In 2005 the Department launched ‘Delivering Race Equality in Mental Health Care’ (DRE). DRE is a five year action plan designed to improve black and minority ethnic (BME) communities' experience of mental health services, and to address the apparent inequalities in the incidence of severe mental illness between ethnic groups in England. There has been significant progress.
For example, the DRE programme has helped to develop replicable good practice around tailored pathways of care for BME service users; new training in race equality for mental health staff has been tested successfully and made available nationally; pilot projects of the programme improving access to psychological therapies have demonstrated that BME communities can have equal access to, and equal outcomes from, the new services; and primary care trusts have so far recruited over 400 new community development workers, whose role is to build links between local BME communities and mental health services and to help communities play a part in planning and providing those services.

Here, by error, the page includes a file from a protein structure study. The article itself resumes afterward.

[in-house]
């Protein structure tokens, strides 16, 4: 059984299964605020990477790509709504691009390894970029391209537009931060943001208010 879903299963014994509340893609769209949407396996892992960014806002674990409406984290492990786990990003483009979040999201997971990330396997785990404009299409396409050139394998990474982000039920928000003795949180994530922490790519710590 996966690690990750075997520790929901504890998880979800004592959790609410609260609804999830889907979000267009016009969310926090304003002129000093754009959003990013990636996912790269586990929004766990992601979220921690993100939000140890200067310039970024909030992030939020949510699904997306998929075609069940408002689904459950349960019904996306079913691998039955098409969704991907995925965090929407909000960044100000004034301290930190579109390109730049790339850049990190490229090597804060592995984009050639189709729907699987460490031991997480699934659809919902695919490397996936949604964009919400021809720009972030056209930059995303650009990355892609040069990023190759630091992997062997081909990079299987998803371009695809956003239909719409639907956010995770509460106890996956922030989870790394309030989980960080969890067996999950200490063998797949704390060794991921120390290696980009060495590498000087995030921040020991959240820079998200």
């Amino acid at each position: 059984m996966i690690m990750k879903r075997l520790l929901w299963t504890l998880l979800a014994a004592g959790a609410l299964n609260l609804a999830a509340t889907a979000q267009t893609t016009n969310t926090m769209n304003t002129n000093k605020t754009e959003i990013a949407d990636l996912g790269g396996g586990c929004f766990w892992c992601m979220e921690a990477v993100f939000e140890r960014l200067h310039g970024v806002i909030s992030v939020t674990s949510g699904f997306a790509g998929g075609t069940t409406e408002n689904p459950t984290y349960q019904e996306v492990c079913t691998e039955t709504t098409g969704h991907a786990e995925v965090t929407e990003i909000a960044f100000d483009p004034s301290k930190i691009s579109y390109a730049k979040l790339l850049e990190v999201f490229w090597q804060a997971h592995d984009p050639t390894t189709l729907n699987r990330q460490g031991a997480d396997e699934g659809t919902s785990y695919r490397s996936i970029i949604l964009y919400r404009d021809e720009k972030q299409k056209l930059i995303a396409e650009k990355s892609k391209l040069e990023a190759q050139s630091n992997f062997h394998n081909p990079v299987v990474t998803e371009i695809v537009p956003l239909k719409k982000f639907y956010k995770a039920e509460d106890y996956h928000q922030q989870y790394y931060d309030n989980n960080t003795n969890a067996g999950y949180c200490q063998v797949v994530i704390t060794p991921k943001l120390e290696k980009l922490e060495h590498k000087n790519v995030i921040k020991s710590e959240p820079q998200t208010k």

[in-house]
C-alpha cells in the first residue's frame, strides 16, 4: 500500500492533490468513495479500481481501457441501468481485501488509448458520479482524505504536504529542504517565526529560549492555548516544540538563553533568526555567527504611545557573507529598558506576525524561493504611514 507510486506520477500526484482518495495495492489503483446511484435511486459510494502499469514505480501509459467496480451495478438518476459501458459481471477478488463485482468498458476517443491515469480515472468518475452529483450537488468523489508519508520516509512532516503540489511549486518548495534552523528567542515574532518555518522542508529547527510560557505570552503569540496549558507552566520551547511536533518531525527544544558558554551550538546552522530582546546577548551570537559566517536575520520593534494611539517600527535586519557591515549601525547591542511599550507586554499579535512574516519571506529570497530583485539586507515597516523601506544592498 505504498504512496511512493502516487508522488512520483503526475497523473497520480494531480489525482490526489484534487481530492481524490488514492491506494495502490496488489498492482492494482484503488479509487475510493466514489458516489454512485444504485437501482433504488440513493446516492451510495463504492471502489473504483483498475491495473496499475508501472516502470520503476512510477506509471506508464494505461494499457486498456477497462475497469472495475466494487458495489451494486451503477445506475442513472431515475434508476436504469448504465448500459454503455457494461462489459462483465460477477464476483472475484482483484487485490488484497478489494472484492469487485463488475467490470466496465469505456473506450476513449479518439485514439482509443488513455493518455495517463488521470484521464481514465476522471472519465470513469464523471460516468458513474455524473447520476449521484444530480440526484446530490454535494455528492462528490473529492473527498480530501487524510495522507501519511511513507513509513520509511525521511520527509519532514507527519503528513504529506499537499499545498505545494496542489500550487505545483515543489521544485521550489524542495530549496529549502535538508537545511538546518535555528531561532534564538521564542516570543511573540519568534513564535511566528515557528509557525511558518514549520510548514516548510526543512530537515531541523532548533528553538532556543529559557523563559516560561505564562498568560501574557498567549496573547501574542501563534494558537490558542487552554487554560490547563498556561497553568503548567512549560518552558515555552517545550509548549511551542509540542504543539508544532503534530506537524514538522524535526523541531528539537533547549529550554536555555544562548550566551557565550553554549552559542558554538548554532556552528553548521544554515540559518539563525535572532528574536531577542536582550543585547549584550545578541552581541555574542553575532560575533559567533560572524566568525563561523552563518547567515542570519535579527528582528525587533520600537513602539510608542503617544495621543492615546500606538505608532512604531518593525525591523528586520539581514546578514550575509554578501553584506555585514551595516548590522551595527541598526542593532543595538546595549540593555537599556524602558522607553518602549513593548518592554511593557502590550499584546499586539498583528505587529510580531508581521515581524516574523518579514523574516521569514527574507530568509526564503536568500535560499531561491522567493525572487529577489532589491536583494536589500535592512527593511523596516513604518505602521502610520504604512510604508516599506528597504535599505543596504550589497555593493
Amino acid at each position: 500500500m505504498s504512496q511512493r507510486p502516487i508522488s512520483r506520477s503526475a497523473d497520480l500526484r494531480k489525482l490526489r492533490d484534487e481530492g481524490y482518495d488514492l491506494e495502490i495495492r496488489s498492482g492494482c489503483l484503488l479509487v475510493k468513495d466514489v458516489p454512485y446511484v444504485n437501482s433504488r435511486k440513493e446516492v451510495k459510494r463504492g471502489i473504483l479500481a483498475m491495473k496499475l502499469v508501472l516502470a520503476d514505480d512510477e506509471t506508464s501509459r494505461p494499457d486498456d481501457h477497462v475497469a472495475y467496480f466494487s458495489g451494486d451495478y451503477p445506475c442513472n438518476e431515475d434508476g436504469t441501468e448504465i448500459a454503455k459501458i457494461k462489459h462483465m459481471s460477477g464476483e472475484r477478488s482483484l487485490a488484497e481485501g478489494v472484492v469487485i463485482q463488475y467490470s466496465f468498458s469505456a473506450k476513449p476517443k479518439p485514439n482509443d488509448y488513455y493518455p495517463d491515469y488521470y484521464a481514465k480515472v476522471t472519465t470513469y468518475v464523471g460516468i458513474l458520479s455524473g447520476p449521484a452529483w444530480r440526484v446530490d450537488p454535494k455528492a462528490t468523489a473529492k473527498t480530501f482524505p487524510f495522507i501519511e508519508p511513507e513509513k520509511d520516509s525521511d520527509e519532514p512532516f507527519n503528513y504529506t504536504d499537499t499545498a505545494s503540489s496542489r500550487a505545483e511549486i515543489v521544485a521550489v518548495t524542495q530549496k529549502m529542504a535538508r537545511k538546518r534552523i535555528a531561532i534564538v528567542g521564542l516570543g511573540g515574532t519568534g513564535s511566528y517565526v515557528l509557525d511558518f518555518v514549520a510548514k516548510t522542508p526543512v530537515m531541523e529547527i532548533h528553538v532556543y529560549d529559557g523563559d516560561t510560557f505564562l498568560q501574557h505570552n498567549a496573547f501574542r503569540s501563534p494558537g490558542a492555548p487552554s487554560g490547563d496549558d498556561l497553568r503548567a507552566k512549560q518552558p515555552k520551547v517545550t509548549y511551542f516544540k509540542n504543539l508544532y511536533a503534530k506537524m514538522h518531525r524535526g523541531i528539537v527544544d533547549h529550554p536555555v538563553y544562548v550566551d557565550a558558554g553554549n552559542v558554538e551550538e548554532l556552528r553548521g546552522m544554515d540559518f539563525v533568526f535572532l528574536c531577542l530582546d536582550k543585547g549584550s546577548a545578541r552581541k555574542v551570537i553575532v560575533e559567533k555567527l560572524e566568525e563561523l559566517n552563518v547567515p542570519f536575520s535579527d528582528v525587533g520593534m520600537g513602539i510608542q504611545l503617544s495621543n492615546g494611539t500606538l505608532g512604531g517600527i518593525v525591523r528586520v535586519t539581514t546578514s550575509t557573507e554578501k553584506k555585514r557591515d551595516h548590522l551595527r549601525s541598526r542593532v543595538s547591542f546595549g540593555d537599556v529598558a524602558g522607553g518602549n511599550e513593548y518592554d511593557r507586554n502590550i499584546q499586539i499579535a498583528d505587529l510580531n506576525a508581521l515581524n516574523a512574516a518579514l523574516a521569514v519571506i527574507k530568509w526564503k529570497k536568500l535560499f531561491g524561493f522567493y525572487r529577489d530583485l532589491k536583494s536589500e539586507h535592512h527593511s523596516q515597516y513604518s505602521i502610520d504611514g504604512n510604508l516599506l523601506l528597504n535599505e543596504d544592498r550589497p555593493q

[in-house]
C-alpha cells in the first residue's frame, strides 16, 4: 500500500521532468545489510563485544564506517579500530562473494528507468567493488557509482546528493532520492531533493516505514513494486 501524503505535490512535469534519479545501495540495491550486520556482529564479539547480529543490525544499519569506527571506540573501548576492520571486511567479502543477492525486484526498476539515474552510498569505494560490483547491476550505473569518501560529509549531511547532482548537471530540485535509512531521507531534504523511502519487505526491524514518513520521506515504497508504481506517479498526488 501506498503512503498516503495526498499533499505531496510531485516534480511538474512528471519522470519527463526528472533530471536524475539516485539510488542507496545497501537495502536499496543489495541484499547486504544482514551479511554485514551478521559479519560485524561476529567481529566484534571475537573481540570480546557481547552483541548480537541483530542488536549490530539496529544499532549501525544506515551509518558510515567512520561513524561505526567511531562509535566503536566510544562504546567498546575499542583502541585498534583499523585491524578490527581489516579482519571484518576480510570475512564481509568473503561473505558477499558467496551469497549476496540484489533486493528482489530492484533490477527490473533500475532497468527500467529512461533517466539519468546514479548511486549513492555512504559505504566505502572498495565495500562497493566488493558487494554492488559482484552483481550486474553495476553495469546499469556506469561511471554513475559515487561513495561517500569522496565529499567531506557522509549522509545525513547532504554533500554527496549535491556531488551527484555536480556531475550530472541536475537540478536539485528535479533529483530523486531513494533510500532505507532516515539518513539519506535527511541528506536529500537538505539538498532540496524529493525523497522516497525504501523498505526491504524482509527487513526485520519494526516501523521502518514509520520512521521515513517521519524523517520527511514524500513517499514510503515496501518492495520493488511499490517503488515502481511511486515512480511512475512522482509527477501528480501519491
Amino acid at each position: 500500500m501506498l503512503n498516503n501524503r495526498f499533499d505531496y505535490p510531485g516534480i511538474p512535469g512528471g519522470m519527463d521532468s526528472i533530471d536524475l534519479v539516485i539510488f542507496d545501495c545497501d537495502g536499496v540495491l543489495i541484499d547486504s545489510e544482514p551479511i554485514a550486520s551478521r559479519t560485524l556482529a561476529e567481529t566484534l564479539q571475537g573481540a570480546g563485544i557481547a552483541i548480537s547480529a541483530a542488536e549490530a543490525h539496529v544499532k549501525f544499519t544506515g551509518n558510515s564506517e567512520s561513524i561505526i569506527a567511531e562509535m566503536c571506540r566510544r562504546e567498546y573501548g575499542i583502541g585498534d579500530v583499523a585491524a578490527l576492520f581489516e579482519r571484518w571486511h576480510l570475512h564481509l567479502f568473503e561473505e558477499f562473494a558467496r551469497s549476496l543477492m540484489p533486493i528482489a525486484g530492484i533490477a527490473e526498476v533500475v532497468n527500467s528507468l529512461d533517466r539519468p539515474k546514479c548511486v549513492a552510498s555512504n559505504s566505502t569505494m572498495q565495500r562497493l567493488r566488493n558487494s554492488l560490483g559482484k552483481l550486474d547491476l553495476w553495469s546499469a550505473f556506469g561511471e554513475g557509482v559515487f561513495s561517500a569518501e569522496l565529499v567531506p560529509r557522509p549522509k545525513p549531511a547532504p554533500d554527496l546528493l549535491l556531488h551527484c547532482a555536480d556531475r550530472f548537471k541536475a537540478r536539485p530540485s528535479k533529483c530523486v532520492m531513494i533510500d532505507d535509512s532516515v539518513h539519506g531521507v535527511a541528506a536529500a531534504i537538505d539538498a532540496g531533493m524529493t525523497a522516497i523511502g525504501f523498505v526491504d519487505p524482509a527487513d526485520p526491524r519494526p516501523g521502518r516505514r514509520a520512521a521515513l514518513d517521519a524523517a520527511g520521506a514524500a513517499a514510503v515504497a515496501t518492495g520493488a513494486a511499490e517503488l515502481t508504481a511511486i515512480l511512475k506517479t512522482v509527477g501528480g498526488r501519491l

We do, though, believe that the national health service still must do more to meet the needs of increasingly diverse local populations, particularly by delivering early and equitable access to effective community-based interventions. These issues will stay a priority for services for the duration of the DRE programme and beyond.
We are investing significantly in the Improving Access to Psychological Therapies programme (IAPT), with annual funding rising to £173 million to train 3,600 extra therapists and treat 900,000 more people by 2011. Investment in IAPT will help to add to existing provision of psychological therapies, increase capacity, reduce waiting times and drive up quality standards. Primary care trusts will be able to offer patients a fully integrated care pathway for mental health services, from mild to moderate depression or anxiety disorders to acute mental health problems.